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I have no idea why I got this book. The cover art is quite remarkable in its own right and possibly caught my eye. (My wife wondered how the nipple shields might be attached; myself I wonder how much practical use they are in combat.) It turns out to be the cover for the wrong book; the heroine of Conquest of the Amazon is blonde and wears a white suit, whereas this lady is dark-haired and not wearing anything much at all. More critically, the cover suggests a sword-and-sorcery romp, when in fact the Amazon is a near-future woman using her super-powers to keep the space lanes clear from marauding Martians and treacherous if handsome men from Jupiter. I'm sure it sold well anyway - heck, I must have bought it (or perhaps someone else bought it for me) - but I wonder how many early readers suffered buyer's remorse after realising that it wasn't the Conan ripoff they were expecting?

I vaguely knew of John Russell Fearn, of course, but I don't think I had read any of his works before. This turns out to be the seventh book in a series of twenty pulp adventures of the Amazon, who acquired super powers half a century ago at the age of three, and is exercising them in the cause of Good. It is, frankly, not a good book, yet I got through to the end after tossing Dagger Magic aside because it doesn't take itself too seriously. At first I was tweeting particularly eye-catching samples of Fearn's deathless prose -
"Book me a reservation on the next helicoliner following the Mount Everest route."

"The end of the world is within sight. I thought you should know that."

"This woman has always been a smooth talker. She can get out of any tight corner by using subtlety." [Subtlety, eh? The fiendish minx!]
- but then I decided to just go with the flow, as the Amazon tries to simultaneously stop the Sun going out, hold back the glaciers, and resist the culture of the Great Red Spot. It's all utterly implausible, but it's a romantic portrayal of a future where a benevolent science rules and a superwoman saves the world. Short (126 pages) and rather sweet.

Comments

( 11 comments — Leave a comment )
stevegreen
Oct. 11th, 2012 11:19 pm (UTC)
Any idea who the artist was?
nwhyte
Oct. 12th, 2012 08:11 am (UTC)
It may be Ron Turner, though Wikipedia gives him credit for a 1998 edition rather than the 1948 printing which I have.
dsgood
Oct. 12th, 2012 04:41 am (UTC)
Looks to me like the nipple shields are glued on.
nwhyte
Oct. 12th, 2012 08:12 am (UTC)
Not practical in battle, surely?

Perhaps it's body paint.
yea_mon
Oct. 12th, 2012 01:22 pm (UTC)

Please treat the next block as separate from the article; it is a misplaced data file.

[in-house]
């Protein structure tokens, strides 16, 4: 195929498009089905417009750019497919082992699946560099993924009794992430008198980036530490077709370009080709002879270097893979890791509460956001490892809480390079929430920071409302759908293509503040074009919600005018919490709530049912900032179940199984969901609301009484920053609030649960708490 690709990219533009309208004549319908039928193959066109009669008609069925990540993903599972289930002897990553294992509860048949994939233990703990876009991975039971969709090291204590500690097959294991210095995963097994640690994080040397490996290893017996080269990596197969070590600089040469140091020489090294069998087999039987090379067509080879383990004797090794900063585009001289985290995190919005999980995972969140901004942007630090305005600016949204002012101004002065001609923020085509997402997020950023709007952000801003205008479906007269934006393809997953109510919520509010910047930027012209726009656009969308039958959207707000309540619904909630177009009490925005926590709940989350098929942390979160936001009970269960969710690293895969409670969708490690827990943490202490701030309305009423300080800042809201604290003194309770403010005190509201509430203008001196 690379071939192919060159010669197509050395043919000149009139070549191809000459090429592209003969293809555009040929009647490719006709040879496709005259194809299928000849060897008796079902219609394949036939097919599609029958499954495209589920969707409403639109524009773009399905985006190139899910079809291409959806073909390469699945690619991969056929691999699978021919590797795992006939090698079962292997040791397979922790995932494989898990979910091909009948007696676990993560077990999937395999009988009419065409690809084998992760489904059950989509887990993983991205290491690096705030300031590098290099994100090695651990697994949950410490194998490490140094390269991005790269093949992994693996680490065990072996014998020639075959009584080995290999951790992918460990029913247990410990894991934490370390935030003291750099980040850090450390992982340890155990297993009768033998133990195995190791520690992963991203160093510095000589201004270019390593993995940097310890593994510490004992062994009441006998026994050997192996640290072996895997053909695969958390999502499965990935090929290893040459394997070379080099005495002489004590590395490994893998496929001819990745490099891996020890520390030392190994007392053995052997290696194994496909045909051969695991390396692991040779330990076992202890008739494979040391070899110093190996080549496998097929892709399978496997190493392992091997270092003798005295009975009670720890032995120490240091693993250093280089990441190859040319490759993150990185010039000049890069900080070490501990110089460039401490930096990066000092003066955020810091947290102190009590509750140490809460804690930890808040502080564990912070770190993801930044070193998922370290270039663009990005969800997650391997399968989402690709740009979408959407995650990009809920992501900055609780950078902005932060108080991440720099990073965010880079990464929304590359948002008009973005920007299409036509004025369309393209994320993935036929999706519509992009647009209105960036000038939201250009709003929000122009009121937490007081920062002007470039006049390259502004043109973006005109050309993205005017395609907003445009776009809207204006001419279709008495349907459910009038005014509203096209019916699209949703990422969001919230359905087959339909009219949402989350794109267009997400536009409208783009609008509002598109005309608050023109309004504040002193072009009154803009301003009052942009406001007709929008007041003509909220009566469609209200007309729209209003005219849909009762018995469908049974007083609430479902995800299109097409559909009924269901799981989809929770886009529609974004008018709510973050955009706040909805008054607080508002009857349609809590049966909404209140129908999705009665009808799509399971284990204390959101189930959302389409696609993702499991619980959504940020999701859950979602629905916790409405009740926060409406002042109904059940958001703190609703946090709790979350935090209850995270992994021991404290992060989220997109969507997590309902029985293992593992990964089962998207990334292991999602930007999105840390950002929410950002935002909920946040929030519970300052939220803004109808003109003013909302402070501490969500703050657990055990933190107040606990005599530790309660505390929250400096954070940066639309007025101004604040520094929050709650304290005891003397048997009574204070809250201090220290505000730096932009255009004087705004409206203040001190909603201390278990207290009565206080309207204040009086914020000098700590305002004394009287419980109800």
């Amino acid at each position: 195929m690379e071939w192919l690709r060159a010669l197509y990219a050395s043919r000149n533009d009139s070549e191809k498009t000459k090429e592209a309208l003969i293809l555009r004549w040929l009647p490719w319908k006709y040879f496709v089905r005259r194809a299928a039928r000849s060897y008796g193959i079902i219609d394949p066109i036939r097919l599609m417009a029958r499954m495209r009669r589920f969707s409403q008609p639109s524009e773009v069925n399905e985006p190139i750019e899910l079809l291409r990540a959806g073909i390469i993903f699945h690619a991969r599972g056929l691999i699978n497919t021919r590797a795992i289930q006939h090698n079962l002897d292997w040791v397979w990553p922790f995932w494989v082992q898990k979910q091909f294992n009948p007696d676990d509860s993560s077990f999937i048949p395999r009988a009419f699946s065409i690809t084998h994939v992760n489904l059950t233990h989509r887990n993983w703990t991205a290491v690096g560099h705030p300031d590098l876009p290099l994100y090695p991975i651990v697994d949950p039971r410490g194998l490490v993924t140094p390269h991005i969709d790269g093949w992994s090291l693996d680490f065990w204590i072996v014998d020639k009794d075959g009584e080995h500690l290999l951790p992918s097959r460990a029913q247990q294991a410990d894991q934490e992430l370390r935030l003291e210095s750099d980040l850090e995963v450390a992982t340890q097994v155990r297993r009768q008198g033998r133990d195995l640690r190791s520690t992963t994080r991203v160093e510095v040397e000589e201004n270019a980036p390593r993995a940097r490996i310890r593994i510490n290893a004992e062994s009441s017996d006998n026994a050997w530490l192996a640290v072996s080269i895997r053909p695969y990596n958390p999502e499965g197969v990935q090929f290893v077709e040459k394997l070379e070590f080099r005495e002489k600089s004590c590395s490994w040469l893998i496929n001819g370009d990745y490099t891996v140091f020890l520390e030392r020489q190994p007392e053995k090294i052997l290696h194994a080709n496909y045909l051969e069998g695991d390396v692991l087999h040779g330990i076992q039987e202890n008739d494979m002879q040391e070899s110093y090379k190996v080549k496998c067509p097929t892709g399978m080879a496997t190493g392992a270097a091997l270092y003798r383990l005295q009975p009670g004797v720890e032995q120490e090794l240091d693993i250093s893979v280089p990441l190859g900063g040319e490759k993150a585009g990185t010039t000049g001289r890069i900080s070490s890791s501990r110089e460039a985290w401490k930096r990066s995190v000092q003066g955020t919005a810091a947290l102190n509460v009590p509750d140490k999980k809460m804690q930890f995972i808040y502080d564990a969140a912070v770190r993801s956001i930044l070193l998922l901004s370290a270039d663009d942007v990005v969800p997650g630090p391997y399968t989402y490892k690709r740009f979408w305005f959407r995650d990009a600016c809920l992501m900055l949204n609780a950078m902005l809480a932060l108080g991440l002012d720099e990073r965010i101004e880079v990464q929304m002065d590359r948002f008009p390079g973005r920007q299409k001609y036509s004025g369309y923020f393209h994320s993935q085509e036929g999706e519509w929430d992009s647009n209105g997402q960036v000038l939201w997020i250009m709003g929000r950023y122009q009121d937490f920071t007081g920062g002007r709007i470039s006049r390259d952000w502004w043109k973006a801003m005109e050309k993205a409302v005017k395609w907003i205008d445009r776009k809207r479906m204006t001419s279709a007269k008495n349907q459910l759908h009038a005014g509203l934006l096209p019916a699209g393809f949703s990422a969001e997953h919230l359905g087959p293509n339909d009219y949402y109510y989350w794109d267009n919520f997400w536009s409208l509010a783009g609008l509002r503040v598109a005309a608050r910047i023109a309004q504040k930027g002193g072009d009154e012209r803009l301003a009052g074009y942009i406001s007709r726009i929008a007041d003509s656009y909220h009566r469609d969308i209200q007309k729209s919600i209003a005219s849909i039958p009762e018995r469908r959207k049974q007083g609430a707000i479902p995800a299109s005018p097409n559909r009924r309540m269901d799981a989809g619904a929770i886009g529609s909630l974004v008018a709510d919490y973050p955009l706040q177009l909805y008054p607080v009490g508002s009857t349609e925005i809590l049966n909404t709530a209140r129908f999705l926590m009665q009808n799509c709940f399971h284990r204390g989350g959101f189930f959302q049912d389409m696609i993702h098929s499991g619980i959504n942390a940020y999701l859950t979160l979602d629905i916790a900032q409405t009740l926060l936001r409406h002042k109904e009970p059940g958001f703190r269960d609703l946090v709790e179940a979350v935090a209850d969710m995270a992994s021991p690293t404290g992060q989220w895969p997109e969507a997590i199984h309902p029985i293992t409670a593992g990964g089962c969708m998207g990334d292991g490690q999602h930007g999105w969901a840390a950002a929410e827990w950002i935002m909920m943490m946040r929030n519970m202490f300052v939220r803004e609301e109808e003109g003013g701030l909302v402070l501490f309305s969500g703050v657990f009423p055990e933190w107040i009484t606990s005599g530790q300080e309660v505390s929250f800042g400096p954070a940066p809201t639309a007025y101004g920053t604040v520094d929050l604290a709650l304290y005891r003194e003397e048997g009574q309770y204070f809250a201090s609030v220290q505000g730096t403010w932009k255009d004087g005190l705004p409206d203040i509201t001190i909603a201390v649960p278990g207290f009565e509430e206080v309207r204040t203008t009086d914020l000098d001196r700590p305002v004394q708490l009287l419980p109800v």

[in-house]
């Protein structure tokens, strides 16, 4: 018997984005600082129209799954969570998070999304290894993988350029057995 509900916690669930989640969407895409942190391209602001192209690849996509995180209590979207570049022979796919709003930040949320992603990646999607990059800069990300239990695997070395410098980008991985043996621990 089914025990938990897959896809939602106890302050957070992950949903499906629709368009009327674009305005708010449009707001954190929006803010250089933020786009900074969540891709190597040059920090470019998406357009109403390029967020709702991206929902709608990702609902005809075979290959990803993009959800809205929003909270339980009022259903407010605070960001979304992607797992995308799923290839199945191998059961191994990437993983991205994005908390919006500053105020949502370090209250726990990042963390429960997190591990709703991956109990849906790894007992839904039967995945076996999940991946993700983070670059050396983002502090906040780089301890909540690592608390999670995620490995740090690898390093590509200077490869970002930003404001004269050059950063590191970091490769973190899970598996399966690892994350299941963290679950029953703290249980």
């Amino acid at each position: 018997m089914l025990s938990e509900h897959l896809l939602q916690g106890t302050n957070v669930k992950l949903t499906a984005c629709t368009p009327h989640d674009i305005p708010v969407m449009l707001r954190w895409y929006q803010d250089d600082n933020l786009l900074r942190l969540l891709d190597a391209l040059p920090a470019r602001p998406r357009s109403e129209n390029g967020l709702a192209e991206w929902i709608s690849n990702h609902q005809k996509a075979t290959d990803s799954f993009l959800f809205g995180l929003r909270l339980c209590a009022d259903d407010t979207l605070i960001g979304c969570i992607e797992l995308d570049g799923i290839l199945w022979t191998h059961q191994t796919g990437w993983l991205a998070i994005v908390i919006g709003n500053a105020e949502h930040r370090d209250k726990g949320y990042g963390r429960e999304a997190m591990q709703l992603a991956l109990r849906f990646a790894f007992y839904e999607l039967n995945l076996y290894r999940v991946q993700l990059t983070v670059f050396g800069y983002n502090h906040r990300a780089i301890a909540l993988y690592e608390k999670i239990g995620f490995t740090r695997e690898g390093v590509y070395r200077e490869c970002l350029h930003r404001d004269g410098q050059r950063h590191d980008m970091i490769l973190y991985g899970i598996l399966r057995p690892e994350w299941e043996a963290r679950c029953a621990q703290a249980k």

It's originally the UK cover of "Jalav: Amazon Warrior - The Crystals of Mida", Sharon Green, Star Books 1983.

It caught my eye back in the day...
nwhyte
Oct. 12th, 2012 01:26 pm (UTC)
Actually, my copy of Conquest of the Amazon was originally published in 1948, when Sharon Green would have been about six, so I think that the inspiration will have flowed in the other direction...
yea_mon
Oct. 12th, 2012 01:49 pm (UTC)
I'm talking about the cover in your post - not the novels themselves.
nwhyte
Oct. 12th, 2012 01:57 pm (UTC)
Yes, but the cover of my copy was printed in 1948, so can hardly have been inspired by the cover of a novel published in 1983 and written by an author born in 1942!
yea_mon
Oct. 13th, 2012 02:06 pm (UTC)
I'm a bit confused, so just to make sure I haven't misunderstood anything, I must ask:

Are you saying that the cover at the top of this post is that of the 1948 edition?

Cheers.
nwhyte
Oct. 13th, 2012 02:12 pm (UTC)
Yes!
yea_mon
Oct. 14th, 2012 02:19 pm (UTC)
I find that hard to believe for several reasons, the most obvious being the sheer amount of female flesh exposed. Also, the hairstyles of the man and woman on the cover seem to fit the 70s - 80s period. I also wonder as to whether a book from 1948 would have as detailed a cover art as we see above. The same point goes for the publisher's tag in the upper right corner - were they seen in the 40s?

I also looked at the covers of the Sharon Green book, The Crystals of Mida, I mentioned earlier. At this link you can see both the British and US versions of her book - the British version being the one with the same cover art as your Conquest of the Amazon. The US version is interesting in that the art, whilst different from the British one, is near identical in composition. Taking our two differing contentions we then get these possible attribution-chains:

1. Racy 1948 cover of Conquest of the Amazon inspires US Artist to crib and modify cover for The Crystals of Mida, US Artist tells UK publisher about the 1948 cover and they decide to use 1948 cover for the UK edition.

or

2. Sharon Green's US cover is inspired by the writing in the book (and so is appropriate to it), UK artist work is inspired by the US cover. Late 80s edition of CotA has a lazy producer who re-uses the Amazon artwork from Sharon Green's UK Edition.

In support of (2) this discussion on Trojan Publications would seem to indicate they were into re-using artwork originally commissioned for major publishers.
( 11 comments — Leave a comment )

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